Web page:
Renault execs, French government officials to meet Nissan chief

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Renault, in which the French government has a 15% stake, kept him on as chairman and chief executive even after his arrest in November.

The company said it expects automotive markets to be "stable" in Europe and globally this year, with Russian Federation growing 3 per cent and Brazil expanding 10 per cent.

FRANCE is turning on Carlos Ghosn nearly two months after his arrest in Tokyo, eliminating one of the executive's last potential allies within the global auto alliance he has held together for nearly two decades.

French carmaker Renault, which is seeking a replacement for CEO Carlos Ghosn who is in custody in Japan, on Friday announced record sales of 3.9 million vehicles in 2018.

Ghosn's pay has been a hotly debated issue at Renault's shareholder meetings where he lost a vote on pay a few years ago.

The Japanese firms announced on Friday that Ghosn received about one billion yen, or about nine million dollars, a year ago from Nissan-Mitsubishi B.V.in the Netherlands.

But his days as Renault boss appear numbered.

But Ghosn is also facing a wave of other allegations over suspect payments, including a claim by Nissan today that he received almost eight million euros in "improper payments" from a Netherlands-based joint venture.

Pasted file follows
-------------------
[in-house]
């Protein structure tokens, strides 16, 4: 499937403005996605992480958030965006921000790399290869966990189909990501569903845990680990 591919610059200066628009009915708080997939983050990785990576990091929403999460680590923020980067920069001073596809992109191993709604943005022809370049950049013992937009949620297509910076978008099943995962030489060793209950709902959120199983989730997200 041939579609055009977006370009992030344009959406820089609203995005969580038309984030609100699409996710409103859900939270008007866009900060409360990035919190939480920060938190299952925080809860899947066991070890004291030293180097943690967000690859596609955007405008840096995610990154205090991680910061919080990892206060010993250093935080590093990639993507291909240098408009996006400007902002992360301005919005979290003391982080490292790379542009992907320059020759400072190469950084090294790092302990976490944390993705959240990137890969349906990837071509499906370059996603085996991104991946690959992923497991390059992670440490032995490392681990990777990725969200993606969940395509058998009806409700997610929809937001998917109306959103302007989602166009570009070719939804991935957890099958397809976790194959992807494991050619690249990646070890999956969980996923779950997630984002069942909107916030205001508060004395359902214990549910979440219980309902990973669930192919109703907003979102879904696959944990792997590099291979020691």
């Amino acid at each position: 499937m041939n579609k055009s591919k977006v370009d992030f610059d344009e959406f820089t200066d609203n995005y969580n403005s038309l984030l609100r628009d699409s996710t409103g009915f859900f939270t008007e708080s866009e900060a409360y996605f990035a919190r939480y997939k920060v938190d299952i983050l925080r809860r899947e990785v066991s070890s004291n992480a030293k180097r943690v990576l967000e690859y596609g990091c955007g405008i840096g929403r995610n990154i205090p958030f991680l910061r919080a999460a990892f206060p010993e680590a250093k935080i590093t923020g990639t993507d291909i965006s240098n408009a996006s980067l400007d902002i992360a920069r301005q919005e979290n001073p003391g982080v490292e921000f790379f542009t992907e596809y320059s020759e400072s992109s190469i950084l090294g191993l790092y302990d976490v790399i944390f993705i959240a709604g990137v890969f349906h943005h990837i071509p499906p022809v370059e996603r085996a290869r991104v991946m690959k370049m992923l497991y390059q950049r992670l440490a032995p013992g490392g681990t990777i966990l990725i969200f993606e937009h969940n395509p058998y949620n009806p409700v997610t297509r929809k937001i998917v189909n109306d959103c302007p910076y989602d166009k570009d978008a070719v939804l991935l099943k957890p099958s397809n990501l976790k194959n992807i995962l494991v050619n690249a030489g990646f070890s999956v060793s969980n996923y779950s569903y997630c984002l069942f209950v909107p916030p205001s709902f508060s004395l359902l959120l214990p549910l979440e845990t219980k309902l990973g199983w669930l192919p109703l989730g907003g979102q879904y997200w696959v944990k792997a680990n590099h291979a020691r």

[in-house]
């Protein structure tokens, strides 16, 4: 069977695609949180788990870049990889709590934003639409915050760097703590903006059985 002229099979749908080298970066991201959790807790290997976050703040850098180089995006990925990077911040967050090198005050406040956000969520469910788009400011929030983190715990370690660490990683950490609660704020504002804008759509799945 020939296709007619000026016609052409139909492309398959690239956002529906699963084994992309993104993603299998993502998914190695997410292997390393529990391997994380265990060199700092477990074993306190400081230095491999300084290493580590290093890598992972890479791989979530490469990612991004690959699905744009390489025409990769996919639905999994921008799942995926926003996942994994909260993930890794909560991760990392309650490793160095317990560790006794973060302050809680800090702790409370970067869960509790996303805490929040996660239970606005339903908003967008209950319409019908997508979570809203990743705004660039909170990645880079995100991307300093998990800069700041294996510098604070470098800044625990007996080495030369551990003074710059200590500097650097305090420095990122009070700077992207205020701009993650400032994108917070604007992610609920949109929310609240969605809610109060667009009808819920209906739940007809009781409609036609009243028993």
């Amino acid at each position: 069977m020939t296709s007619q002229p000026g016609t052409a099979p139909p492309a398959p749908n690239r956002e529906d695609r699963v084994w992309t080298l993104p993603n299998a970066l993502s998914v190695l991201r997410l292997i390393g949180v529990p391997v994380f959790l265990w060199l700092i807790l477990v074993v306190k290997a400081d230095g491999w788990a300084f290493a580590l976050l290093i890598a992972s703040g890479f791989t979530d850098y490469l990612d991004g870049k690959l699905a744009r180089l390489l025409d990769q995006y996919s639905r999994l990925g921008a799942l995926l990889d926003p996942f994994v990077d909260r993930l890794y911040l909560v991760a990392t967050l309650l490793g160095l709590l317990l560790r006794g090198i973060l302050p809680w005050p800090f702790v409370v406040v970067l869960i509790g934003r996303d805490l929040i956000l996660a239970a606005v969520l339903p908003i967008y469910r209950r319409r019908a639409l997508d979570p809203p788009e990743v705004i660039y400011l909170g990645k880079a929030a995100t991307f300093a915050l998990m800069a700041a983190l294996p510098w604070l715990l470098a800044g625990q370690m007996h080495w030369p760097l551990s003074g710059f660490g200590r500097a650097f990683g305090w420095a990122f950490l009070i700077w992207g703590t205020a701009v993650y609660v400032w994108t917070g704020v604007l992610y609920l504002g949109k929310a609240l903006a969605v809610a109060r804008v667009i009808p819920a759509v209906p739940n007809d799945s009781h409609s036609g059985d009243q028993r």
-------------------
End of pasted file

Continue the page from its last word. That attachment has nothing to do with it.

Mr Ghosn was arrested in November for alleged financial misconduct and remains in a Tokyo jail while further charges are investigated.

"Nissan views the payments Ghosn received from NMBV to be the result of misconduct and will consider measures to recover from Ghosn the full sum", the firm said.

"Too much power would appear to have accrued to one person, so it is important to try and develop a leadership team that can continue the work of the alliance".

Renault had already named longtime executive Thierry Bollore, one of several names that have been circulating as a possible successor, as deputy CEO after Ghosn's arrest.

In the latest such development, one that stops just short of sounding like an accusation of actual money stealing, Nissan said it found evidence of Ghosn dodging the rules to get a 7.8 million Euro ($8.9 million) payment from one of its subsidiaries. "But we will do things in the proper order and when we are ready", Lagayette said.

"The state as stakeholder wants that Board of Directors will meet in the coming days to appoint a stable governance", Le Maire told LCI television.

She had yet to be held to Ghosn, in Japan serious breach of trust and financial violations accused.

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